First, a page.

The secret, parts 2 &3 by Michael Healy

(Apologies for late arrival of the end of Michael’s story, part 2 ‘got lost in the machine’. Ed)

‘No, don’t tell me’               (Part 2 of the Secret)

‘No, don’t tell me, I do not want to know.

You see it is a secret and so…

Keep it to yourself.  I don’t need to know.

It’s not supposed to pass to me.

Tittle, tattle, don’t talk free’.


Those were the fateful words,

That I had said to my friend.

I warned him that he should trust no one,

And not to say a word,

‘Loose talk costs lives’


He worked in engineering

At the local aircraft factory.

So you see he had to know the secrets

Of what was being built, to do his job.

Whilst I as a humble accountant

Who costed it out, knew little.


It seemed he had a pathological urge

To tell any secrets he knew

But it took stupidity and courage

To even tell a few


One day, as was likely to ever be

His free speech came to an end

Arrested by the local police

He was put before the Bench.


The Magistrates said he had an important job,

And was an intelligent man.

So why must he always tell his tales?

He must know loose talk’s a crime.


They fined him the sum of two hundred pounds

And said if he did it again,

He would go to prison despite his skills

And lose his job in the end.


What could I say, he was a fool to himself.

But many other lives were at risk,

From his loose and verbose tongue.

But at last he seemed to now understand,

What he had done wrong.


He said, no more would he talk so loose

He’d thought it had given his status a boost.

Ah, I thought, the reason he talked so free

It made him feel important, you see.

But in reality he already was vital to our War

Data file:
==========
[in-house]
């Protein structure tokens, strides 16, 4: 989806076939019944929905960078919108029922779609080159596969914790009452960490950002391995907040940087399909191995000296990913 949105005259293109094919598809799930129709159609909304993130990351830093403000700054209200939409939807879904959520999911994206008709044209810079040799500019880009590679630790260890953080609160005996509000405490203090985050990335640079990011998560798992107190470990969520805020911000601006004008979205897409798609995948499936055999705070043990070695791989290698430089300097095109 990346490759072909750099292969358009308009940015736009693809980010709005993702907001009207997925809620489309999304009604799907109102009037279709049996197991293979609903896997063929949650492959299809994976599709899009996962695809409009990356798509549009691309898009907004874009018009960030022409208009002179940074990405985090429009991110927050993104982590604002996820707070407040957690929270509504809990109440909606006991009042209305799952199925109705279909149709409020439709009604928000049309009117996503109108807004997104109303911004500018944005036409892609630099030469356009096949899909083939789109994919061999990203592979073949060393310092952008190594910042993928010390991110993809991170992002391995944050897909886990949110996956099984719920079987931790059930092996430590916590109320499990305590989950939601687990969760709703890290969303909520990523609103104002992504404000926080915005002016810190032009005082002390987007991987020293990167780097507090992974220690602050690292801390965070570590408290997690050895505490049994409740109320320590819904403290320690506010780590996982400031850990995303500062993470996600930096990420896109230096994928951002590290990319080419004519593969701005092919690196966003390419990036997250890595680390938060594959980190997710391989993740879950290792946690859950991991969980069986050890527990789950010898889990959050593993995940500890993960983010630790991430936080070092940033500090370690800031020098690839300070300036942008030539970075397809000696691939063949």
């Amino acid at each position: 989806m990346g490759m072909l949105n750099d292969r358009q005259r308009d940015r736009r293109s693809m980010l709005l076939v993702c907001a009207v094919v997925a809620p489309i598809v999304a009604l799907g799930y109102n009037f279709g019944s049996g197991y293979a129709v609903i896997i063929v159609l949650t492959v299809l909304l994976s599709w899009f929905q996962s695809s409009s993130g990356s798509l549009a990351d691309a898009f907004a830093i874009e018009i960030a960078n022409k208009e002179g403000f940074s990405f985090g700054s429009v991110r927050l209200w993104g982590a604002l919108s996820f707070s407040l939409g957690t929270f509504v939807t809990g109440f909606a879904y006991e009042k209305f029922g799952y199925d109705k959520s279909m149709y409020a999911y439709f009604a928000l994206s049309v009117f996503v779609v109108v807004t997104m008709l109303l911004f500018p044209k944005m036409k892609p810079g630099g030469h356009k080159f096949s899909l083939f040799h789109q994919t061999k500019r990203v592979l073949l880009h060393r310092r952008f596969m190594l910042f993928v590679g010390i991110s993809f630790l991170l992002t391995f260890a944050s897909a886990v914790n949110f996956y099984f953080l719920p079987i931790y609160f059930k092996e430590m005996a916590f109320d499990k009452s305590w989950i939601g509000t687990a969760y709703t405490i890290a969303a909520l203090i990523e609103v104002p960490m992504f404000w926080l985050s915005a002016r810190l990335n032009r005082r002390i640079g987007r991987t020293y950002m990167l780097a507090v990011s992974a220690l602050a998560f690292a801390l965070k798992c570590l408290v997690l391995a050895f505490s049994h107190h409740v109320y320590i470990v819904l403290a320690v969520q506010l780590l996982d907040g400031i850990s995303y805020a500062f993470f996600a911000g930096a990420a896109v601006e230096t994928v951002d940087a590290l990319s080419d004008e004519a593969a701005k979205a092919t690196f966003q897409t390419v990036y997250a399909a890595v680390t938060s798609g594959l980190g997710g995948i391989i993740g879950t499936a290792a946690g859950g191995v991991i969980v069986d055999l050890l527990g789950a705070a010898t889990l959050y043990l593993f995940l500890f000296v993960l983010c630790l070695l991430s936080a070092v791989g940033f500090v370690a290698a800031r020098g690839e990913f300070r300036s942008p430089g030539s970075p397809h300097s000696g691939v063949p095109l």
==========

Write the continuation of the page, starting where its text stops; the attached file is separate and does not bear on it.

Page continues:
And had no need to have stars on his door.


After, as we met in the dark of our usual nightly bus, I said,

Remember, don’t tell me, I don’t want to know!


                                                        Michael Healy

For background see ‘The Secret’ by Michael Healy

The Secret Factory  (Part 3 of the Secret)

There was a large area of grass

Where a football used to pass

As the works team played a game

With a team of men the same

But now the war was here

Not enough men would appear

To keep the games being played


So wooden sheds had now been built

On the grass between the buildings

Inside they housed the work for war

Where planes were made by the score.

A highly secret aeroplane was growing in this Factory

Keeping this secret was quite essential,

And that secret …?

Its body was made of wood, a wooden wonder.


Light, fast and very manoeuverable,

Flying higher than most; the enemy had nothing like it.

Armed with four canon, four machine guns and bombs

It had a sting,  just like a large Mosquito

Indeed, what a good name for it – the Mosquito

Fighter; bomber; photo reconnaissance; immensely versatile too.

No wonder it was such a vital secret, guarded through and through.


It was a Wednesday morning just before eleven,

Work was briefly set aside for the first tea break since seven.

The wail of the sirens suddenly rose to a high pitched warning scream.

‘To the Shelters quick’ the order went out and many a cuppa was spilled.

The guns guarding the factory began to blaze forth

A lone plane dived over our buildings, it came from the North

The guns stopped as he flew away.  We wondered why he came.


Two weeks went passed with no further disturbance

When the sirens went howling again. 

This time, from the noise above, more planes were coming to us

And then the bombs began to drop with a cacophony of crashing sound.  Twenty minutes and it was all over. Thank God.

The sirens soon sounded the steady ‘All Clear’,

and we crawled from our bunkers to see the dust, the damage, the injured and fear.


The wooden sheds had all but gone and the buildings were all badly damaged.

The machines that we used lay broken and twisted.  Even my pencil was snapped

It took us three weeks to restart production, with the help of one of our Shadow Factories.

Did the enemy know what we were making here?

Or was it just bad luck on our part that they came near?

One thing for sure after all this mayhem,

No one would ever loose talk again!


                                                                      Michael Healy


For background see  ‘The Secret’ and ‘Don’t tell me’ by Michael Healy